Newspaper quotedFinancial TimesThe British government quoted sources describing it as “well-informed”, saying that Saudi Arabia has intensified its efforts to resolve its ongoing crisis with Qatar, since the defeat of US President Donald Trump and the victory of his Democratic opponent, Joe Biden.
In a report translated by “Arabi 21”, the newspaper suggested that Riyadh’s initiative to end the blockade it is leading on its Gulf neighbor comes within the framework of the Kingdom’s Crown Prince Mohammed bin Salman’s endeavor to win the biden administration’s incoming Biden administration.
The Biden administration is expected to be “cooler towards the young prince who has sparked widespread criticism from the Democrats over the killing of (Saudi journalist Jamal) Khashoggi, the Yemen war, and the detention of dozens of activists, businessmen and senior members of the royal family,” in contrast to the “tolerance” which Trump practiced it with that record.
The newspaper quoted an advisor to Saudi Arabia and the UAE as saying, “This is a gift to Biden,” adding that Bin Salman “feels as if he is in the crosshairs of fire” after Biden won the elections and wants an agreement with Qatar “to send a signal that he is ready and ready to take practical steps” to the satisfaction of the home resident The new white.
Ali Al-Shehabi, a Saudi analyst close to the royal court, said that for months the Saudi leadership was “open to raising this issue … for some time, they have been working to close many hot files and it is clear that this is one of them.”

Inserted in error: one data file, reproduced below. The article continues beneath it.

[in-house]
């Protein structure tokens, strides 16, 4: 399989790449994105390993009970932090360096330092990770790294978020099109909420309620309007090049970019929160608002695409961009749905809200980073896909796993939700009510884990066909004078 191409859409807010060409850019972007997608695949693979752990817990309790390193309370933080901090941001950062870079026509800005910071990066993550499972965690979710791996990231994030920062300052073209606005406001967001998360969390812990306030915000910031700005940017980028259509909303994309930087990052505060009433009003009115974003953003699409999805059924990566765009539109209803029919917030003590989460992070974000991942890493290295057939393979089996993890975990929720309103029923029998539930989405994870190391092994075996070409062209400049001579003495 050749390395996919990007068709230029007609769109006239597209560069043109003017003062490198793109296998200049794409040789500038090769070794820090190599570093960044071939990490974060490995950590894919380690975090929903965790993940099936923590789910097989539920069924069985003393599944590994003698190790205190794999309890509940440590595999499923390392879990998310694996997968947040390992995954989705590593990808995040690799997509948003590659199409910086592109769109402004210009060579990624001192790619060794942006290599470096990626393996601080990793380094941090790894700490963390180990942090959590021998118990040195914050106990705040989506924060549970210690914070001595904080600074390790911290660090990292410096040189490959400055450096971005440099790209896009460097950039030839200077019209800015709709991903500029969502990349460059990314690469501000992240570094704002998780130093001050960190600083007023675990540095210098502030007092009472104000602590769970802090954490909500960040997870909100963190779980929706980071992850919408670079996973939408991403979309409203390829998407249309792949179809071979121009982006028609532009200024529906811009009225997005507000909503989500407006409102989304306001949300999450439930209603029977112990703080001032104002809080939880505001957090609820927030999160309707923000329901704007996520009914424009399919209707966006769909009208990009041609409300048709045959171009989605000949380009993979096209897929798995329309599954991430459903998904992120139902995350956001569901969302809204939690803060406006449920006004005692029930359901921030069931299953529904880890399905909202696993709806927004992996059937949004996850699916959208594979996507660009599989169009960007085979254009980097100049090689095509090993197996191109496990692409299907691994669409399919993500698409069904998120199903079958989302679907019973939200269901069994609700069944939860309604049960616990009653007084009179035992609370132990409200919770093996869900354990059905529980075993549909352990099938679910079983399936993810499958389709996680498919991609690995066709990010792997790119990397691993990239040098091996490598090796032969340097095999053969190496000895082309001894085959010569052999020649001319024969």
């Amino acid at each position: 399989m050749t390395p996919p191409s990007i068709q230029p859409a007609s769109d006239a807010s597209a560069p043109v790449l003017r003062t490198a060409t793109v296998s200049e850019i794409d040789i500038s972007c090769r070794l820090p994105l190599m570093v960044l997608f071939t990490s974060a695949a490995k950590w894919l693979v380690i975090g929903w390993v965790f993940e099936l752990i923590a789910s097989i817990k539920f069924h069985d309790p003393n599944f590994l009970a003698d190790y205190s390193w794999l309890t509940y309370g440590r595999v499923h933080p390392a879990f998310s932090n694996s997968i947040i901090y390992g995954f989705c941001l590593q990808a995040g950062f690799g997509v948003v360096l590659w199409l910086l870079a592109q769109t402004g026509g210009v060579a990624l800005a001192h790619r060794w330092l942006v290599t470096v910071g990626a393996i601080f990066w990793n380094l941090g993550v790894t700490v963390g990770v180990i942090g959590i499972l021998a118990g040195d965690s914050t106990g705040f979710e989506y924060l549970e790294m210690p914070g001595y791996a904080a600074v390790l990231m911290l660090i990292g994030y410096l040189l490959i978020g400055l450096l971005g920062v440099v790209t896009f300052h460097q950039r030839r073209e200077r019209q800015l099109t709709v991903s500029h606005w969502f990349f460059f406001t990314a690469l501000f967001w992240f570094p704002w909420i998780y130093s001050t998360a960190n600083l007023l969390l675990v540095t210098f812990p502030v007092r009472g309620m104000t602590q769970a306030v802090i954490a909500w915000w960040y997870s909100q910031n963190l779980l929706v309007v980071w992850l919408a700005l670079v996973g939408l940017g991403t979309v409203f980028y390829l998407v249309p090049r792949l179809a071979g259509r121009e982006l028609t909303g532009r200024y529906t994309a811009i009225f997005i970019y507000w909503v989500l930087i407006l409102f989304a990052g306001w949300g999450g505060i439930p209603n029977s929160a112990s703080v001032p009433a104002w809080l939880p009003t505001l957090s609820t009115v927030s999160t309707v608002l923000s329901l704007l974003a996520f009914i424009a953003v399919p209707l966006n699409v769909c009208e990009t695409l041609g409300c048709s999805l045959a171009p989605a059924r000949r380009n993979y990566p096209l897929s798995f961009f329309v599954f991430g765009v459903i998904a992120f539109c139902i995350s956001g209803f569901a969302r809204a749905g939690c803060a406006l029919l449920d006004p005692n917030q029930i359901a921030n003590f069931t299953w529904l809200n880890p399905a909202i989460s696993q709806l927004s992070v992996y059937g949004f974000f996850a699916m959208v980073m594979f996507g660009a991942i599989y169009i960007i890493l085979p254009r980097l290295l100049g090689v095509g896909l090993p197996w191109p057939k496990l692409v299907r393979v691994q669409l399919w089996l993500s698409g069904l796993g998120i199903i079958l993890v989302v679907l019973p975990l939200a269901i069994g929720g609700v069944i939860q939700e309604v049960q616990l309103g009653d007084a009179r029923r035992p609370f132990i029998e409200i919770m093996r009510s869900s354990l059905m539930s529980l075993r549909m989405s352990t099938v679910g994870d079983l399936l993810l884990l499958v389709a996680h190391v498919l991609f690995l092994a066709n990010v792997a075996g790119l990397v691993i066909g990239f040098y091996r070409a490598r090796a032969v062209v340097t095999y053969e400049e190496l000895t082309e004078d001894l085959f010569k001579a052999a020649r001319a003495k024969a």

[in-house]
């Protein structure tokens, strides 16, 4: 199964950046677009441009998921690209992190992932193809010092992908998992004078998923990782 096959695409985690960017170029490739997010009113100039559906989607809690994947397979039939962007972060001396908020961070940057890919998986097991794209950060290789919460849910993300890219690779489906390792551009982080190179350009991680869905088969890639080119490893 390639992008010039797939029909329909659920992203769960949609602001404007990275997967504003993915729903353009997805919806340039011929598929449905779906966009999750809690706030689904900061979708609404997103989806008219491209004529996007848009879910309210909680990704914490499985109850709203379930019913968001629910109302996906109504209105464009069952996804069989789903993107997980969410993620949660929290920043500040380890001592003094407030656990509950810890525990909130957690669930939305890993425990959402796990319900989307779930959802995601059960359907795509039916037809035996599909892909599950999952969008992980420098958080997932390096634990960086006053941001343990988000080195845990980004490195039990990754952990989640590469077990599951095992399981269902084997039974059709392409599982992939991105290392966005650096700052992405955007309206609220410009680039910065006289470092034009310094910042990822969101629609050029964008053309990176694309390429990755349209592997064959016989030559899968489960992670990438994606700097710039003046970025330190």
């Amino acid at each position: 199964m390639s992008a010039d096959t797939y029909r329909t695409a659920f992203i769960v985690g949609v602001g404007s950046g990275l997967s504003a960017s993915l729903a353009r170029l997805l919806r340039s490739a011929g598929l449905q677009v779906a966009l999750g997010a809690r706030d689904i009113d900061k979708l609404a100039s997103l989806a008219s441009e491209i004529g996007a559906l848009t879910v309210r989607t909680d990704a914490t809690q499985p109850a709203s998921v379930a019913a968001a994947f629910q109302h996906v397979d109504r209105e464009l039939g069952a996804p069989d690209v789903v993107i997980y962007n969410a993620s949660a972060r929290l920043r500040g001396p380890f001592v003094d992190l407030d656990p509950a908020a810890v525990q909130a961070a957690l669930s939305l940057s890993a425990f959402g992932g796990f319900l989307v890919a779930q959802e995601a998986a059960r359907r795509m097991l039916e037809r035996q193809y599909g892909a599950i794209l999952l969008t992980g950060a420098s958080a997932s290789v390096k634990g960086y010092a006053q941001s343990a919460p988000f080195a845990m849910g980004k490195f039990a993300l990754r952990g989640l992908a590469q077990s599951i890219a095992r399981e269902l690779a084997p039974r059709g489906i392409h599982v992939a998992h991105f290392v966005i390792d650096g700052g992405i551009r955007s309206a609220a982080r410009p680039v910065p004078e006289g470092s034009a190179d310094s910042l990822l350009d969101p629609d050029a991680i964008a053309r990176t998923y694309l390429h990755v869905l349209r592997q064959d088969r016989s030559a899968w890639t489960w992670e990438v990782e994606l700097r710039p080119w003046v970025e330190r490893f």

A diplomat familiar with the talks, who was not named by the newspaper, said the latest round was held with US and Kuwaiti mediation aimed at laying the foundations for direct negotiations between Riyadh and Doha.
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“Preconditions” on both sides
Qatar wants to make sure that there are preconditions before any bilateral talks, and the diplomat said that they may include “confidence-building” measures such as lifting the air embargo, or allowing the free movement of Qatari citizens to countries that have imposed the ban.
Robert O’Brien, Trump’s national security advisor, had previously said that he hoped to see Qatar Airways able to fly over the boycotting Arab countries “during the next seventy days,” that is, before the end of Trump’s presidency.
The “advisor to Riyadh and Abu Dhabi” said that the leaderships of the two countries want Doha to “soften the tone” of the television channel Al-Jazeera, which its critics accuse of being a propaganda tool for Doha, and to stop its criticism of Saudi Arabia.
Riyadh did not immediately respond to the Financial Times’ request for comment.
After the ban was imposed, Riyadh and Abu Dhabi presented Doha with an “unusual” list, as the report described, of 13 demands, which included closing Al-Jazeera, restricting Doha’s relations with Tehran, and closing a Turkish military base in Qatar.
But the advisor said that Kuwaiti mediators reached a new agreement to replace the 13 clauses, which would pave the way for direct negotiations.
The preliminary agreement could include shipping LNG from Qatar to Bahrain, according to those familiar with the negotiations.
However, a person familiar with Doha’s position said that no details of confidence-building measures had been discussed, and that there were question marks over Abu Dhabi’s position.
And last week, Yousef Al-Otaiba, Abu Dhabi’s ambassador to Washington, said that ending the dispute is not a priority, speaking of pending differences between the two countries over the future direction of the Middle East.
But Western officials and regional analysts said the UAE would likely follow Saudi Arabia, its biggest ally.